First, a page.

Bill Allowing Governor to Appoint AG Gets Committee OK

The Tennessee Senate Judiciary Committee approved legislation on Tuesday that would allow the governor to appoint the state attorney general for a four-year term, subject to legislative confirmation. The measure also requires the attorney general be at least 30 years old, a licensed Tennessee attorney, a U.S. citizen and a resident of the state for at least seven years. The legislation, Senate Joint Resolution 693, is sponsored by committee chair Mae Beavers, R-Mt. Juliet, who argues a change is needed to bring more accountability to the position. The resolution requires a simple majority vote by the current General Assembly and a two-thirds vote by the next assembly. If approved, the question would then be put to voters in a November 2014 statewide referendum. Chattanoogan.com has the story

Today's Opinions

Click on the category of your choice to view summaries of today’s opinions from that court, or other body. A link at the end of each case summary will let you download the full opinion in PDF format.

00 - TN Supreme Court
00 - TN Workers Comp Appeals
00 - TN Supreme Court - Rules
02 - TN Court of Appeals
02 - TN Court of Criminal Appeals
00 - TN Attorney General Opinions
00 - Judicial Ethics Opinions
00 - Formal Ethics Opinions - BPR
00 - TN Supreme Court - Disciplinary Orders









You can obtain full-text versions of the opinions two ways. We recommend that you download the Opinions to your computer and then open them from there. 1) Click the URL at end of each Opinion paragraph below. This should give you the option to download the original document. If not, you may need to right-click on the URL to get the option to save the file to your computer.


TN Court of Appeals

GREGORY LEE CAIN v. BONNIE JEAN (WHITE) CAIN

Court: TN Court of Appeals

Attorneys:

H. Reid Poland, III, Franklin, Tennessee, for the appellant, Gregory Lee Cain.

Jonathan E. Richardson, Nashville, Tennessee, for the appellee, Bonnie Jean Cain.

Judge: FARMER

This appeal requires us to construe a provision of the parties’ 1987 divorce decree with respect to the amount of Bonnie Jean White Cain’s (“Wife”) share of Gregory Lee Cain’s (“Husband”) military retirement benefits. After thoroughly reviewing the record, we conclude that the trial court erred in interpreting the 1987 divorce decree. Accordingly, we reverse and remand this matter to the trial court for further proceedings.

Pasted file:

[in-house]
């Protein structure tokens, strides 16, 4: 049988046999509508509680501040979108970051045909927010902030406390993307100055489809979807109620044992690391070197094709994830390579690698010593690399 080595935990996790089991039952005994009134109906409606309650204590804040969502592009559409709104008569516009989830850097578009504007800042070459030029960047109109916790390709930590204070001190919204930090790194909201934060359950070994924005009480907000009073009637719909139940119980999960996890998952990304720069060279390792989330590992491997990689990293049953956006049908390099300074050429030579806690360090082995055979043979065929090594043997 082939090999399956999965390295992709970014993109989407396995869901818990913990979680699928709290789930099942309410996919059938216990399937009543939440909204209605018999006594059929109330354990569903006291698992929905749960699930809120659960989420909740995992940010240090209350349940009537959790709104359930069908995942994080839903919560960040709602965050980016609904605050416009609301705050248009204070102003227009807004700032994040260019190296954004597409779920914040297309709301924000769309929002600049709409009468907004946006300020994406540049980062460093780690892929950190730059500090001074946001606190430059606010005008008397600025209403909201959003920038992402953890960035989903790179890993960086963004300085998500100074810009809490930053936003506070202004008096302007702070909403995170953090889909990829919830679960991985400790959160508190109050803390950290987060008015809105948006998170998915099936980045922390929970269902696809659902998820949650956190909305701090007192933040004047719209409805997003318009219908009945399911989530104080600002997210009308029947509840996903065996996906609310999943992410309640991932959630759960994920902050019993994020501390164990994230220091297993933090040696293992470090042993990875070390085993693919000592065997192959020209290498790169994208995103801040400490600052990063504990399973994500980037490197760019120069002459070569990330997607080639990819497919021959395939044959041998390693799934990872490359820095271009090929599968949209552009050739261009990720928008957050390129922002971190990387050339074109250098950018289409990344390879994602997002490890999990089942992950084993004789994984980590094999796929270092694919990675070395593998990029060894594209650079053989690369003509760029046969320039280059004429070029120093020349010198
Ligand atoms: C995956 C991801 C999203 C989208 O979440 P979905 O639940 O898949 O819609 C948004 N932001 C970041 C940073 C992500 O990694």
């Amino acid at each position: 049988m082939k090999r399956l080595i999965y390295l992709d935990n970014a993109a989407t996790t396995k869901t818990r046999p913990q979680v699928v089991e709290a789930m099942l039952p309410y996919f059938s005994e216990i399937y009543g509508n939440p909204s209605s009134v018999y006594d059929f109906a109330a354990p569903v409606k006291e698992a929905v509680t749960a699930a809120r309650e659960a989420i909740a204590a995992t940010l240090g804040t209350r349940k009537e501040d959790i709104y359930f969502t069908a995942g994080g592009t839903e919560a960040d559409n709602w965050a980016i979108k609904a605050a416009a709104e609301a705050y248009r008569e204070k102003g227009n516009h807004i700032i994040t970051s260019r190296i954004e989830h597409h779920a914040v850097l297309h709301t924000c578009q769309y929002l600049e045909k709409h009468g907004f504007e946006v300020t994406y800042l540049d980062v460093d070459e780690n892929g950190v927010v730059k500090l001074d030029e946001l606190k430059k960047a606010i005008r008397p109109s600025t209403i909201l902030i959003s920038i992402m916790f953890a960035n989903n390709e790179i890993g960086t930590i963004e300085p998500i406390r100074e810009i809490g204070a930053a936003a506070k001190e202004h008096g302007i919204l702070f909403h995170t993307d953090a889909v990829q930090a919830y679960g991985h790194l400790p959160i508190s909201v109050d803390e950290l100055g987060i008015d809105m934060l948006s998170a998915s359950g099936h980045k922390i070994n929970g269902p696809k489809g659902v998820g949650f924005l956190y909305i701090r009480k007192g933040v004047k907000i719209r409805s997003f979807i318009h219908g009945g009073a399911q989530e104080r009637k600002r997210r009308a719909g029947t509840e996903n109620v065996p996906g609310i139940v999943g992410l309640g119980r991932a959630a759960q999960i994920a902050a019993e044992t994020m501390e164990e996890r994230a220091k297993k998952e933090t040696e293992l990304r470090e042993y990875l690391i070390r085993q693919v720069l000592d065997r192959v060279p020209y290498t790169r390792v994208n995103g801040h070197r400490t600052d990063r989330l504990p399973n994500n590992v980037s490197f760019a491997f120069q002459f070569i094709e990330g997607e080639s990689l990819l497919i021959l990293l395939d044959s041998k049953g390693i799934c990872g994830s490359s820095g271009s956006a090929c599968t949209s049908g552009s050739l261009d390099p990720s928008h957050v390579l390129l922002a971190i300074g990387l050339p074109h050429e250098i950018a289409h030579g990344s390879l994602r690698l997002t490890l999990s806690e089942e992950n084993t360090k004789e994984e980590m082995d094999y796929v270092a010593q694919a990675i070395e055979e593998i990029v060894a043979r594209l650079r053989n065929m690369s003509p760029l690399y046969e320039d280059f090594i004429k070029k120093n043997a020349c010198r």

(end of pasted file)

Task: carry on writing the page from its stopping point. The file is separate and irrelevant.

MITZI SUE GARNER v. ROBERT ALLEN GARNER

Court: TN Court of Appeals

Attorneys:

Corrin P. Fulton & Chris Helton, Chattanooga, Tennessee for Plaintiff/Appellee, Mitzi Sue Garner.

John P. Konvalinka & Jillyn M. O’Shaughnessy, Chattanooga, Tennessee for Defendant/Appellant, Robert Allen Garner.

Judge: KIRBY

This is a divorce case. The parties had two children, still minors at the time of the divorce trial. After the trial, motions to alter and amend were filed, one of which disputed the number of parenting days awarded each party. The divorce decree was amended in response to the motions to alter or amend, and the trial court ordered the parties to try to resolve the dispute on the number of parenting days and report back to the court on the issue. Without attempting such resolution, the father filed his notice of appeal. We dismiss the appeal for lack of jurisdiction.


TN Court of Criminal Appeals

STATE OF TENNESSEE v. CHANCY JONES

Court: TN Court of Criminal Appeals

Attorneys:

Joseph A. McClusky (on appeal) and Thomas E. Hansom (at trial), Memphis, Tennessee, for the appellant, Chancy Jones.

Robert E. Cooper, Jr., Attorney General & Reporter; Jeffrey D. Zentner, Assistant Attorney General; Amy P. Weirich, District Attorney General; Patience Branham and Robert W. Ratton, III, Assistant District Attorneys General, for the appellee, State of Tennessee.